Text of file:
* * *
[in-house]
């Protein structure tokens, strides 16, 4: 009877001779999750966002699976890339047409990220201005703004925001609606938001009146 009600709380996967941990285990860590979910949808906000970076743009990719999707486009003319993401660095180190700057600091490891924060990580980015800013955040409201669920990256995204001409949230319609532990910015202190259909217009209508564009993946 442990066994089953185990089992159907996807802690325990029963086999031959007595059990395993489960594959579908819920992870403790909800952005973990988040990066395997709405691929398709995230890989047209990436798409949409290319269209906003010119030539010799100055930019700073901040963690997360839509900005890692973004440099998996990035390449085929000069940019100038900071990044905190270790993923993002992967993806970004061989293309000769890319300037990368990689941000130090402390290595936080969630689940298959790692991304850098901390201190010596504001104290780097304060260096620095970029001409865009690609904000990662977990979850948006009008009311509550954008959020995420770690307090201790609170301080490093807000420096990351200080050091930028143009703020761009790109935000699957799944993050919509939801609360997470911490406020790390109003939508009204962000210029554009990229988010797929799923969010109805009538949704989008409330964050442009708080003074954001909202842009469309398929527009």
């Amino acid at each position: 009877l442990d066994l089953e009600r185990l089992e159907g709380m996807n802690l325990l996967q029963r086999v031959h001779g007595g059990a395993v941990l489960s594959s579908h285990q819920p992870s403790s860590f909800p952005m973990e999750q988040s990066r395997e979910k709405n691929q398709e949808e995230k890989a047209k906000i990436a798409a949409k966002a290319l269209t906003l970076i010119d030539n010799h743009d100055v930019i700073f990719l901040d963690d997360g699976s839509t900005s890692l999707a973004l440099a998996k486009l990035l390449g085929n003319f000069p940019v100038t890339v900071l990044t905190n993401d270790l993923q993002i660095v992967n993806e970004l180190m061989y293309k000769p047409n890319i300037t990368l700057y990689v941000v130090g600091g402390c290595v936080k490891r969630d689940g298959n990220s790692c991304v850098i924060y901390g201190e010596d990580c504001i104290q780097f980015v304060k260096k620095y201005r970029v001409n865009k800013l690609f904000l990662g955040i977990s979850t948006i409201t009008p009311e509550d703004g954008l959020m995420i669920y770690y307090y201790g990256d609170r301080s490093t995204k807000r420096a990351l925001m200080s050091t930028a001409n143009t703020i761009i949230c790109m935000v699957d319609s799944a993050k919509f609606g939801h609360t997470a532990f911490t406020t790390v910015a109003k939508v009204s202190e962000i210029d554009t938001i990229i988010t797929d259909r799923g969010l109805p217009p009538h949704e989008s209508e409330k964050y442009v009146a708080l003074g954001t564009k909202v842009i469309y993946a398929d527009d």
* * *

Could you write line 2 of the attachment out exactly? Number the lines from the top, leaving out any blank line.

């Protein structure tokens, strides 16, 4: 009877001779999750966002699976890339047409990220201005703004925001609606938001009146 009600709380996967941990285990860590979910949808906000970076743009990719999707486009003319993401660095180190700057600091490891924060990580980015800013955040409201669920990256995204001409949230319609532990910015202190259909217009209508564009993946 442990066994089953185990089992159907996807802690325990029963086999031959007595059990395993489960594959579908819920992870403790909800952005973990988040990066395997709405691929398709995230890989047209990436798409949409290319269209906003010119030539010799100055930019700073901040963690997360839509900005890692973004440099998996990035390449085929000069940019100038900071990044905190270790993923993002992967993806970004061989293309000769890319300037990368990689941000130090402390290595936080969630689940298959790692991304850098901390201190010596504001104290780097304060260096620095970029001409865009690609904000990662977990979850948006009008009311509550954008959020995420770690307090201790609170301080490093807000420096990351200080050091930028143009703020761009790109935000699957799944993050919509939801609360997470911490406020790390109003939508009204962000210029554009990229988010797929799923969010109805009538949704989008409330964050442009708080003074954001909202842009469309398929527009």